Case Study of 03:25 on Tuesday 5th April 2016 (aggregate Raw Off-Target +359MW for Semi-Scheduled units)

Yesterday’s case studies all pertained to certain dispatch intervals during 2013 (on 4th July, 14th August, and 28th September).
1)  Today I have skipped 2014 and 2015 (one instance each) to land on the early morning period of Tuesday 5th April 2016.  This is the 6th dispatch interval with ‘extreme result’ flagged in the table of detailed results posted at the bottom of the article of 27th July 2020, which was posted partly in response to the AER Issues Paper relating to Semi-Scheduled units.
2)  I’ll come back and look at the instances in 2014 and 2015 as time permits.


This case is much more complex than the first three Case Studies from 2013, and the main reason for this seems to be that there were negative prices in this dispatch interval, and through the 03:30 trading period.  I won’t have time today to delve into all of the details, but this article should give you a flavour to the different considerations at various plant that combined to deliver a significant collective under-performance at this point in time.

In reading through this case study, keep in mind that the NEM-wide aggregate demand was only of the order of 17,000MW (being low point in the demand curve for an autumn night).  Hence the collective under-production across a number of units, seemingly in response to negative prices, represented approximately 2% of NEM-wide demand at this time.

As I have noted before (like on 24th July), I am striving to understand how significantly this ‘problem’ will continue to grow, as the installed base of Semi-Scheduled capacity grows (and as the incidence of negative pricing continues to grow).  Will Five Minute Settlement totally ‘solve’ this issue as some seem to believe?

(A)  Summary results for Tuesday 5th April 2016 at 03:25

Again, we start with this summary table, highlighting the individual Raw Off-Target performance of all Semi-Scheduled units that were operational at the time:


Compared to the three instances during 2013:

1)  We see an increase in the number of units operating – now 24 units, of which 3 are Solar Farms (not operating in the middle of the night, obviously);

2)  In this particular instances, we see more than double the number of units under-performing (14) than over-performing (6);

3)  Of these 24 units, we see:

3a)  Significant under-performance flagged at 6 units (of the 14 in total) across both VIC and SA; and

3b)  We also 2 unit over-performing in the same dispatch interval, though not to the same extent.

3c)  Below we will look at all 8 of these units.


(B)  Looking at particular DUIDs

Again we can show this specific dispatch interval clearly with ez2view, wound back a bit over 4 years ago through the powerful ‘Time Travel’ functionality.  We’ll walk from top-to-bottom in the table above to look at the 8 x wind farms highlighted with significant deviations away from Target.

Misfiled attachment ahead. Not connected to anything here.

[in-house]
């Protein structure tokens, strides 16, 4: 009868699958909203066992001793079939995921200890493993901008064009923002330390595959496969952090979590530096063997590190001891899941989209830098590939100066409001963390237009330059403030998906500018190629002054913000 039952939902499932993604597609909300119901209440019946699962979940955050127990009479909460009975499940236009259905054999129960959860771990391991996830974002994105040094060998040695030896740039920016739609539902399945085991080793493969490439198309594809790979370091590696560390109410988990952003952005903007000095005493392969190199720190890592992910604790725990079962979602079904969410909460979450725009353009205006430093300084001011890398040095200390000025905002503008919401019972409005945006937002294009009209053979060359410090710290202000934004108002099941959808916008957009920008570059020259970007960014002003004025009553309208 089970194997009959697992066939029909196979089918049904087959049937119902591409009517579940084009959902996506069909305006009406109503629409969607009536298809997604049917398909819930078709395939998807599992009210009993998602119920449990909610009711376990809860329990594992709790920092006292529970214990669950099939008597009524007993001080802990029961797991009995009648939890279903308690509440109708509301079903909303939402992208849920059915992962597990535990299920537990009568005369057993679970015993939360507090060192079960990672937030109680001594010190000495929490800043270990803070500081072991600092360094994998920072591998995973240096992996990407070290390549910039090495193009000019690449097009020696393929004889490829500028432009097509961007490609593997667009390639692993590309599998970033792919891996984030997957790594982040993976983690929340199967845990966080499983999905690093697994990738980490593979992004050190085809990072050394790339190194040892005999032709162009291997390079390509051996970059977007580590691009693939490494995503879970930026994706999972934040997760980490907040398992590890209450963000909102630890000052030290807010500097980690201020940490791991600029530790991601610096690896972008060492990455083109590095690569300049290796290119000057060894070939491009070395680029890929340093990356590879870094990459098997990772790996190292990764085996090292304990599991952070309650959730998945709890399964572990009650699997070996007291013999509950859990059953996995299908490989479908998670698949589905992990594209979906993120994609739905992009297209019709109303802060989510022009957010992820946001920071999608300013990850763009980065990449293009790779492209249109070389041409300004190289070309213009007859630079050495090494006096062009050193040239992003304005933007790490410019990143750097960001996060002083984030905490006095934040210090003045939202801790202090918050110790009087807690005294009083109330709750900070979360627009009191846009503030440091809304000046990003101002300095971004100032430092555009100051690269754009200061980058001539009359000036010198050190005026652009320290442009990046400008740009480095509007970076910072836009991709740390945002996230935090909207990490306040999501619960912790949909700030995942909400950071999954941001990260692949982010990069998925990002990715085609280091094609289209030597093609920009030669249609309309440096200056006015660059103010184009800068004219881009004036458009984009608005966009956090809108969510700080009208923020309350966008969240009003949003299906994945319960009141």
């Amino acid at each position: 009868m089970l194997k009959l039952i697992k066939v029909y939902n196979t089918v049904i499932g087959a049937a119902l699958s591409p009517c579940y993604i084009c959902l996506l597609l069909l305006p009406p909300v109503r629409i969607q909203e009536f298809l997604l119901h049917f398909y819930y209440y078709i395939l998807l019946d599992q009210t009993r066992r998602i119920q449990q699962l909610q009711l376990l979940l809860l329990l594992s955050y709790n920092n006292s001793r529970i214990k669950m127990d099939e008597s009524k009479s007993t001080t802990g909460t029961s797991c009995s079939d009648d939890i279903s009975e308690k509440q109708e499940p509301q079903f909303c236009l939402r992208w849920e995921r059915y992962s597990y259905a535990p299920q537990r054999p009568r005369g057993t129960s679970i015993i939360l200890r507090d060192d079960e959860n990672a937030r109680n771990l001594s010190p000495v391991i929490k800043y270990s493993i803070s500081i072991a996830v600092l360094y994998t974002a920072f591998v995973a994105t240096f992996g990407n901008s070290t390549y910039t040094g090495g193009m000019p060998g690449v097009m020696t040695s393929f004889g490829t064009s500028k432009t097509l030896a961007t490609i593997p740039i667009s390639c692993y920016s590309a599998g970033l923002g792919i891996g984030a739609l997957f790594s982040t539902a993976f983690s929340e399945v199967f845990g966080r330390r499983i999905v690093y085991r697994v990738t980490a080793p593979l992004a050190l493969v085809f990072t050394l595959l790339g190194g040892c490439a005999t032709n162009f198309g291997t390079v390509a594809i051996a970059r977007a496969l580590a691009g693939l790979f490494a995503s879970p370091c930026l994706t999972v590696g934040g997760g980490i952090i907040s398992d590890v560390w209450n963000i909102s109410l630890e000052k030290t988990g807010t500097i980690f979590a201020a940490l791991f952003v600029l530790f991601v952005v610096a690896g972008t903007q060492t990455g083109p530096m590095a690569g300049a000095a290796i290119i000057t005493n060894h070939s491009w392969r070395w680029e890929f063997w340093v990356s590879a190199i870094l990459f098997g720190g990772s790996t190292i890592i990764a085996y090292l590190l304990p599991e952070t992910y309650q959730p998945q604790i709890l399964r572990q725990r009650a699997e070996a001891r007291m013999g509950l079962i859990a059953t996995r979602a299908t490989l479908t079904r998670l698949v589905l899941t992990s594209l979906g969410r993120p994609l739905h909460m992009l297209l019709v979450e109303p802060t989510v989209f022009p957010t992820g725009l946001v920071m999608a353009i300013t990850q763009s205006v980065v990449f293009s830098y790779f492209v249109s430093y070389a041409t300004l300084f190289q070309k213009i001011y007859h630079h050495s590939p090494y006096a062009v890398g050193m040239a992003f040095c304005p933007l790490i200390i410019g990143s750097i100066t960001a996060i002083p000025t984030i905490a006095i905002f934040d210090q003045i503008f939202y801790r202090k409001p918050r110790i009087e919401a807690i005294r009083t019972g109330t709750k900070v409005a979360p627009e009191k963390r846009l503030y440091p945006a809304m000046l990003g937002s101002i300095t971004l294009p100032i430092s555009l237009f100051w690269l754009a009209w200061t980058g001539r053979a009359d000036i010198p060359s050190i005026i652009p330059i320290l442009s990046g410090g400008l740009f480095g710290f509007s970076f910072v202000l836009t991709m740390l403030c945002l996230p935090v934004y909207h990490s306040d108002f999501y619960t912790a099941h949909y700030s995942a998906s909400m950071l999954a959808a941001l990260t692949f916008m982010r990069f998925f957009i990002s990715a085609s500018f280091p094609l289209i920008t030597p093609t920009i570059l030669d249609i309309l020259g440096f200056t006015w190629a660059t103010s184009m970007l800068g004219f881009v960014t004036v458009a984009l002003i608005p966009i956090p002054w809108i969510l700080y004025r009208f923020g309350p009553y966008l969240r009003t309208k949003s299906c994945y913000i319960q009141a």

Please keep in mind that I’m trying to get through all of these Case Studies in a reasonable amount of time, and there are a fair number to do, so I don’t have time to explore each event as much as I would like.  If you notice any errors, or misinterpretations in the following, please feel free to add a comment under the article to clarify/correct:

(B1)  Bald Hills Wind Farm in VIC (+70MW = under-performing)

Here’s a snapshot for the Bald Hills Wind Farm, which is one of 2 VIC units flagged – along with 6 units in SA with significant deviations.


Because of the significance of the negative prices, I thought it best to use 3 widgets in the dashboard – not just the ‘Unit Dashboard’ widget to show a fuller picture.   I’ve annotated this widget to highlight 4 observations that can be made below:

Observation #1)  We see that the unit had offered all of its volume down at –$35/MWh.  With the dispatch price in VIC resolving to –$7.22/MWh for this dispatch interval, this energy looks ‘cheap’ so NEMDE dispatches as much as it can take.  Hence the dispatch target rises from 0MW the prior interval up to 70MW target for where to be at 03:25 (that’s a ramp up rate of 14MW per minute, which is well below the ROCUP rate of 30 MW/min offered in the bid … so you might wonder why not fully dispatched)

Observation #2)  The reason for this is that the ‘V>>V_NIL_2A_R’ constraint equation is bound acting to ‘constrain down’ the output of the unit.

#2a)  We see the effect of the constraint in the Connection Point Dispatch Price (i.e. the CPD Price),

#2b)  And we also note that BALDHWF1 is flagged as one of the units involved in setting the price in Victoria (and also SA, it turns out). 

#2c)  We can navigate over to that ‘Constraint Equation Details’ Widget  by using the hyperlinking in the ez2view ‘browser to the NEM’ we’ve created, to confirm that this particular constraint would be acting to ‘constrain down’ (or at least cap) the output of a number of different units shown, including that of Bald Hills Wind Farm:


Observation #3)  However we also note that pricing is much more complex for this dispatch interval because of the 5/30 Issue:

#3a)  For the 03:25 dispatch interval, the –$7.22/MWh dispatch price is above the offered price for the energy at BALDHWF1 – so it would seem logical that the plant would generate to capture that value;

#3b)  However we see the earlier –$531.95/MWh dispatch price for 03:10 means that the current ‘Estimated Trading Price for the Current Half Hour’ is down at –$93.83/MWh (which is well below what the unit could be inferred as implying is their ‘break even’ cost of –$35/MWh netting off LGC revenue);

#3c)  So it might be (remembering this important caveat) that this unit does not actually want to generate in this dispatch interval, for what might be inferred to be a loss;

#3d)  Noting that there may be alternative explanations/interpretations, this interpretation could be one explanation of why the unit does not dispatch anything, despite receiving a target of 70MW;

#3d)  This interpretation maps with ‘Paradigm #2’ discussed here in relation to the AER Issues Paper;

#3e)  I’d like to have more time to explore the specifics of what’s happened at each of the 8 units, including this one.
(i)  However my time is constrained.